Bulk MHE industry on right track
The demand from several industries as well as government support and investment in various sectors are pushing the bulk material handling equipment industry towards a promising growth
Over the years, the bulk material handling equipment industry has been on a continuous growth, of course, at varying pace. Backed by the government support and investment in promoting industrialisation, the industry has got the much-needed oxygen. Not to forget, the recent surge in power, infrastructure and general manufacturing sectors are also giving a direct push towards creating a huge demand for the bulk material handling equipment industry.
Industry Status“The current industry is not in a positive shape,” Saeesh Nevrekar, Deputy Country Manager, Konecranes India, said. “The index of industrial production (IIP) contracted 0.4 per cent in September 2012 on an account of poor performance of manufacturing, capital goods and durable industry. This has created pressure to reduce the interest rate by Reserve Bank of India.”
Whereas Tushar Mehendale, Managing Director, ElectroMech had something different to share. He confidently said, “The segment is expected to register an outstanding CAGR of around 21 per cent during 2012-2015.”
The good news is that government is developing and supporting the power sector. The construction of roads, ports, plants, and urban infrastructure has also opened up newer avenues and is expected to take the industry to a new level in terms of growth. The automobile industry may be facing tough time, resulting slow growth for auto ancillary companies, but the general manufacturing sector is growing steadily.
“The surplus of demand born out of major infrastructure projects backed by the Indian Government has presented a huge benefit for this particular segment,” Mr. Mehendale of ElectroMech continued. “Owing to all these reasons, the segment is expected to register an outstanding CAGR of around 21 per cent during 2012-2015.”
“Overall the industry is moving very slowly and it is expected to grow slowly for next 3-4 months,” Mr. Nevrekar expressed. “We hope that the next budget brings good industrial policies to boost the heavy engineering and capital goods business and to motivate the investments in the market.”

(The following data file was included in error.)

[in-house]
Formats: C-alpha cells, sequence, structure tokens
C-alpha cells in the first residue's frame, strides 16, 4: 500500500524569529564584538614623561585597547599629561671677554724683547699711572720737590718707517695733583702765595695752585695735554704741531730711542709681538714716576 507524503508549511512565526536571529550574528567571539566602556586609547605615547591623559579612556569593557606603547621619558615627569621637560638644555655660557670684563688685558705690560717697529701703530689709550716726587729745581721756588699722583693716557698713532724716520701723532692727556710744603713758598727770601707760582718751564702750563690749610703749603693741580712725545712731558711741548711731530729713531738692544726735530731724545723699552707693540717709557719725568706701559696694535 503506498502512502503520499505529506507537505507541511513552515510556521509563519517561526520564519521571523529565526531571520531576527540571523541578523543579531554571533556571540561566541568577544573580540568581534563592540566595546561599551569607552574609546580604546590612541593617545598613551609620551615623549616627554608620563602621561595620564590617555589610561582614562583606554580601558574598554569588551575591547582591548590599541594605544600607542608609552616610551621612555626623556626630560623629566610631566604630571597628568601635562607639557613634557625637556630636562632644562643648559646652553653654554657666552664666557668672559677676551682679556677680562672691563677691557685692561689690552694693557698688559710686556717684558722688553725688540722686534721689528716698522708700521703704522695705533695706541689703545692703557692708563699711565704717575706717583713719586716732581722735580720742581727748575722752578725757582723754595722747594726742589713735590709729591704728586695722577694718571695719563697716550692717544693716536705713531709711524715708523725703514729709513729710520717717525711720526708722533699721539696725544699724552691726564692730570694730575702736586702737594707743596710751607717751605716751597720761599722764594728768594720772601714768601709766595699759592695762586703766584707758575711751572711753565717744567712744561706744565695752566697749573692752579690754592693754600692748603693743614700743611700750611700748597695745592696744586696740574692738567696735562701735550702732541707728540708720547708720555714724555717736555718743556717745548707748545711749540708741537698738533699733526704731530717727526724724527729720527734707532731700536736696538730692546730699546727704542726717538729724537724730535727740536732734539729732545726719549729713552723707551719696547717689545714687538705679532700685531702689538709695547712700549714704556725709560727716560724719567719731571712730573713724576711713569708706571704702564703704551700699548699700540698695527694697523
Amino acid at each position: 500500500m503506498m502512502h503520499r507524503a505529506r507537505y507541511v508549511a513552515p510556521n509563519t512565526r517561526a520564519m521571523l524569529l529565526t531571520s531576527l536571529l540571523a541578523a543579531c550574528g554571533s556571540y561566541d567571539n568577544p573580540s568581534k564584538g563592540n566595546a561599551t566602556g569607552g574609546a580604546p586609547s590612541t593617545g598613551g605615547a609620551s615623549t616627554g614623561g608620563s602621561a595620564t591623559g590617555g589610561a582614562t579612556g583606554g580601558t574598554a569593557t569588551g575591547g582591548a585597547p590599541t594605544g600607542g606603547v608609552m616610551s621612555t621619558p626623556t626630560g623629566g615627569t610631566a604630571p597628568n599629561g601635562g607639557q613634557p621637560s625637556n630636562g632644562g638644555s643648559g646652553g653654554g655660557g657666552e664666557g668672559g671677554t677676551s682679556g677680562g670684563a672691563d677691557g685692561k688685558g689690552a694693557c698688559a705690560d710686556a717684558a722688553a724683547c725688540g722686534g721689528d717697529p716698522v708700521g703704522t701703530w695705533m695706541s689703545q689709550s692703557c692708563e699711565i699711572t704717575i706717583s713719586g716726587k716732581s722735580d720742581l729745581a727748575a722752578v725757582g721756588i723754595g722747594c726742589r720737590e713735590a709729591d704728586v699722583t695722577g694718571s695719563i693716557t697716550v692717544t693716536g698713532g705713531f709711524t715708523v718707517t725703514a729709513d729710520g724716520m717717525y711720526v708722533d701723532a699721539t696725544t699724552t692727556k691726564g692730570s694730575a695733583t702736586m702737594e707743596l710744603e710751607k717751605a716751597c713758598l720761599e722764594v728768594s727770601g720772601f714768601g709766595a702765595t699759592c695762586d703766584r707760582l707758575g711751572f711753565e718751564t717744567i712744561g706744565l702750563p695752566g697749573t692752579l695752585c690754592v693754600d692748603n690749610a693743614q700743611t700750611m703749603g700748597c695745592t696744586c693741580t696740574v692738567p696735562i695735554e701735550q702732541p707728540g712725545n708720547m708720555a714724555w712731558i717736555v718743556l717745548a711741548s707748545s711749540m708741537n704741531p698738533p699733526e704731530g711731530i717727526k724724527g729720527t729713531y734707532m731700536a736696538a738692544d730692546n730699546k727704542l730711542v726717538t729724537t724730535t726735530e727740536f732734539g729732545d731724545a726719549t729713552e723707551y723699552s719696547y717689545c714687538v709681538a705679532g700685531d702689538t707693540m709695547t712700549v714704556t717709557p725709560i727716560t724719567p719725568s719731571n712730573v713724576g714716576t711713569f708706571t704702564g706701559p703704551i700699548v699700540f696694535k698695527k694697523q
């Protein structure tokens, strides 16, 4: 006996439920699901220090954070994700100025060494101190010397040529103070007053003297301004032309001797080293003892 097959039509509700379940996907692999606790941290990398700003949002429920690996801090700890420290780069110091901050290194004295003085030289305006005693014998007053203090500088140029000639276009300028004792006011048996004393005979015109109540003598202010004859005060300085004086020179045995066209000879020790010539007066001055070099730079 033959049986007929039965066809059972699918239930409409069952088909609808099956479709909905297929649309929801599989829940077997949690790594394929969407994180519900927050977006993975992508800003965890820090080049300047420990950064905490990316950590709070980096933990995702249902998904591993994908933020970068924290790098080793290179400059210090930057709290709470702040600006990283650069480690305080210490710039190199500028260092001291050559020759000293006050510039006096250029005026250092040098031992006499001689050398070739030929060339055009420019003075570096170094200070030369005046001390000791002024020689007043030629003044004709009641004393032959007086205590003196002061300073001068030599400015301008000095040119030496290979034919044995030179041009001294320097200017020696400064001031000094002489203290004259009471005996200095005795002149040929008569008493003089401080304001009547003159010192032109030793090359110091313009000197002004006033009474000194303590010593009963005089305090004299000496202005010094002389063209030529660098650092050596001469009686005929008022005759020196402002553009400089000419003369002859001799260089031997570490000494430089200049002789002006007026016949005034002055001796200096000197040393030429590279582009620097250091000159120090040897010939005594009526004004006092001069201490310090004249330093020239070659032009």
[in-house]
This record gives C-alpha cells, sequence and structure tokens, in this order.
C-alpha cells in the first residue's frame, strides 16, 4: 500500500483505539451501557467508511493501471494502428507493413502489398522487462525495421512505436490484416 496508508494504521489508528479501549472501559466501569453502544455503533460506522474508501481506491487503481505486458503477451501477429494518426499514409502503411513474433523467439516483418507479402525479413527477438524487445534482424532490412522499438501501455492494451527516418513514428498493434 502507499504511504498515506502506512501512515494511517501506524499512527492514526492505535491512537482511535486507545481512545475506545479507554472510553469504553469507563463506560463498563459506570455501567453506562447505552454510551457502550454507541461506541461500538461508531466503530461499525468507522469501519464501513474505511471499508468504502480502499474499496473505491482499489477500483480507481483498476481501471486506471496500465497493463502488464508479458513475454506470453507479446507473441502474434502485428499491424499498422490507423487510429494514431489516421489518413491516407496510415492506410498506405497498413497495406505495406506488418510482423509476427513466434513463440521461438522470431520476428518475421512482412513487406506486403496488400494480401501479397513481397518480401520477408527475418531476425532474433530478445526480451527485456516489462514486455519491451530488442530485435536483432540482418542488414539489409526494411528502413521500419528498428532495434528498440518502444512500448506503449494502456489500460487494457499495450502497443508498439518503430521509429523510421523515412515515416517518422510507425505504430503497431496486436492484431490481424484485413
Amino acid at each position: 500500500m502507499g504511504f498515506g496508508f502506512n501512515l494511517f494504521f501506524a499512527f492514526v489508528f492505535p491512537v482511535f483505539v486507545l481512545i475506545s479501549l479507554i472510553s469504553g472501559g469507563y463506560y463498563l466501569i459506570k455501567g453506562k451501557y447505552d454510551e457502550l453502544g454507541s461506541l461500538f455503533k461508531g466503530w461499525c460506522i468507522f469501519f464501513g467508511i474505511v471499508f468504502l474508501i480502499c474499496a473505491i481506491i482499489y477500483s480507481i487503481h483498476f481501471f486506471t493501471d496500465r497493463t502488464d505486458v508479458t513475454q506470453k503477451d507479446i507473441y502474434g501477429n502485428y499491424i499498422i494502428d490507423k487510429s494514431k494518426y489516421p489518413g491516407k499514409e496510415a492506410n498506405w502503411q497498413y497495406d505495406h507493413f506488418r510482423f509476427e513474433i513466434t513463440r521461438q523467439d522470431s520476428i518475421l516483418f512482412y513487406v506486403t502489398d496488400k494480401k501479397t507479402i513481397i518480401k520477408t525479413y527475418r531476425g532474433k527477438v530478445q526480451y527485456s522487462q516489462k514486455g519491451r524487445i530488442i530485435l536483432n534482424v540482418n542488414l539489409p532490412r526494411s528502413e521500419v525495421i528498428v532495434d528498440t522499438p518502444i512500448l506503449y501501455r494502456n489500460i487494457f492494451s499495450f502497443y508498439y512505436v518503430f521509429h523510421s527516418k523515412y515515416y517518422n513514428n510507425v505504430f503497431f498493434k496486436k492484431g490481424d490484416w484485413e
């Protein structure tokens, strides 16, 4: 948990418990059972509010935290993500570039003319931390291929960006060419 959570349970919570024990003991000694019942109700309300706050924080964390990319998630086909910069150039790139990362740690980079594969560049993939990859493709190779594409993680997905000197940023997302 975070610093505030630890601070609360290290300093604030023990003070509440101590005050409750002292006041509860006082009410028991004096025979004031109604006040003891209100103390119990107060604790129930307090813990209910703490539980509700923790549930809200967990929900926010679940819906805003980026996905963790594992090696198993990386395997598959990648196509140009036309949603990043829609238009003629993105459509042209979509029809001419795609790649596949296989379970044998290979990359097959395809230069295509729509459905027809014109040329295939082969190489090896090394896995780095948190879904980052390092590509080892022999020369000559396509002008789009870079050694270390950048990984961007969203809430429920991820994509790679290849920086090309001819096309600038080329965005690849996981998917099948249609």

Major growth drivers for bulk MHEThe recent growth in infrastructure comes as blessing for the bulk material handling equipment industry. And government is also backing with strong support and investment.
“In particular, the industrial crane sector is the key contributor towards the growth of bulk material handling industry,” described Mr. Mehendale. “The crucial role of industrial cranes and hoists can be noticed at key infrastructure sites.”According to Mr. Nevrekar, “Ports, steel, power, mining and fertiliser industries are the biggest growth drivers for bulk material handling equipment market.”
“Recently several power sector projects have started showing interest in sourcing specialised cranes for their varied requirements,” Mr. Mehendale continued.”Their demand could amount up to a capacity of 250 MT for windmill manufacturers, and transformer manufacturers, among others.”
He further added, “Since industrial cranes are used across all the sectors including infrastructure, heavy engineering, manufacturing, and power, all these sectors will drive the demand at varying pace.”
Technology innovationsTechnological advancements help companies not only boost production but also ensure customer satisfaction. The requirements for customised equipment also push companies to adopt innovations.
“The trend in the material handling industry is to build material handling equipment that is smaller in size and smarter in operation,” Mr. Nevrekar explained.He continued, “On the other way, there is also a great demand for equipment with advanced automation solution, different remote controlling and monitoring facilities to operate the equipment with least human involvement and to get the information, reports on the actual usage and condition of the equipment to prevent the sudden breakdowns and production losses.”
“The Indian crane industry has seen numerous innovations in customised equipment for various sectors,” Mr. Mehendale described. “The specialised arrangement in direct drive motors help avoid long shafts as well as couplings which could give rise to misplacement in the system as well as natural incompetence in transmitting power.”
“Energy efficiency is also a major concern,” Mr. Nevrekar concluded.
Saeesh Navrekar, Manager, Konecranes India